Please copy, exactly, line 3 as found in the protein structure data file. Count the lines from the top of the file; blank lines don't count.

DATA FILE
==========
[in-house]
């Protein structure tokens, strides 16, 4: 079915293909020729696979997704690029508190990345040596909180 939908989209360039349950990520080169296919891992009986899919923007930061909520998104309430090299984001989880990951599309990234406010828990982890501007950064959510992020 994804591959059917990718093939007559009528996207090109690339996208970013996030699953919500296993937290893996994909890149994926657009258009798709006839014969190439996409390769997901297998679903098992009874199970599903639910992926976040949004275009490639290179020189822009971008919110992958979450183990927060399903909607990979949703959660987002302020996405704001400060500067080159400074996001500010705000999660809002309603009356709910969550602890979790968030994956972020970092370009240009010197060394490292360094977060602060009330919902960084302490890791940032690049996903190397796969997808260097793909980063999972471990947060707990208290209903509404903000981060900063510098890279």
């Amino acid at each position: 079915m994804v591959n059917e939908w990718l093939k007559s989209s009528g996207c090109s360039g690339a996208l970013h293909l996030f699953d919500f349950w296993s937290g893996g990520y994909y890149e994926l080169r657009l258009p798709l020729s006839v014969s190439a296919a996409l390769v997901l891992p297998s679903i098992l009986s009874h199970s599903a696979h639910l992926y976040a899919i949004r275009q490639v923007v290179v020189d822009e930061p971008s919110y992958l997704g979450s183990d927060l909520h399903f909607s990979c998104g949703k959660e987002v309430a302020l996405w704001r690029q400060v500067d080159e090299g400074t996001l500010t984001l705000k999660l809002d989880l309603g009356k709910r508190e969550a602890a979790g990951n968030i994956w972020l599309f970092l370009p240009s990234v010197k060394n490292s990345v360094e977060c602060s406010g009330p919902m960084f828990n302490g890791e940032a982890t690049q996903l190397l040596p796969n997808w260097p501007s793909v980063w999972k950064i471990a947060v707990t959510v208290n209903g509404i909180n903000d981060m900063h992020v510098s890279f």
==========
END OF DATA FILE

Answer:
């Amino acid at each position: 079915m994804v591959n059917e939908w990718l093939k007559s989209s009528g996207c090109s360039g690339a996208l970013h293909l996030f699953d919500f349950w296993s937290g893996g990520y994909y890149e994926l080169r657009l258009p798709l020729s006839v014969s190439a296919a996409l390769v997901l891992p297998s679903i098992l009986s009874h199970s599903a696979h639910l992926y976040a899919i949004r275009q490639v923007v290179v020189d822009e930061p971008s919110y992958l997704g979450s183990d927060l909520h399903f909607s990979c998104g949703k959660e987002v309430a302020l996405w704001r690029q400060v500067d080159e090299g400074t996001l500010t984001l705000k999660l809002d989880l309603g009356k709910r508190e969550a602890a979790g990951n968030i994956w972020l599309f970092l370009p240009s990234v010197k060394n490292s990345v360094e977060c602060s406010g009330p919902m960084f828990n302490g890791e940032a982890t690049q996903l190397l040596p796969n997808w260097p501007s793909v980063w999972k950064i471990a947060v707990t959510v208290n209903g509404i909180n903000d981060m900063h992020v510098s890279f």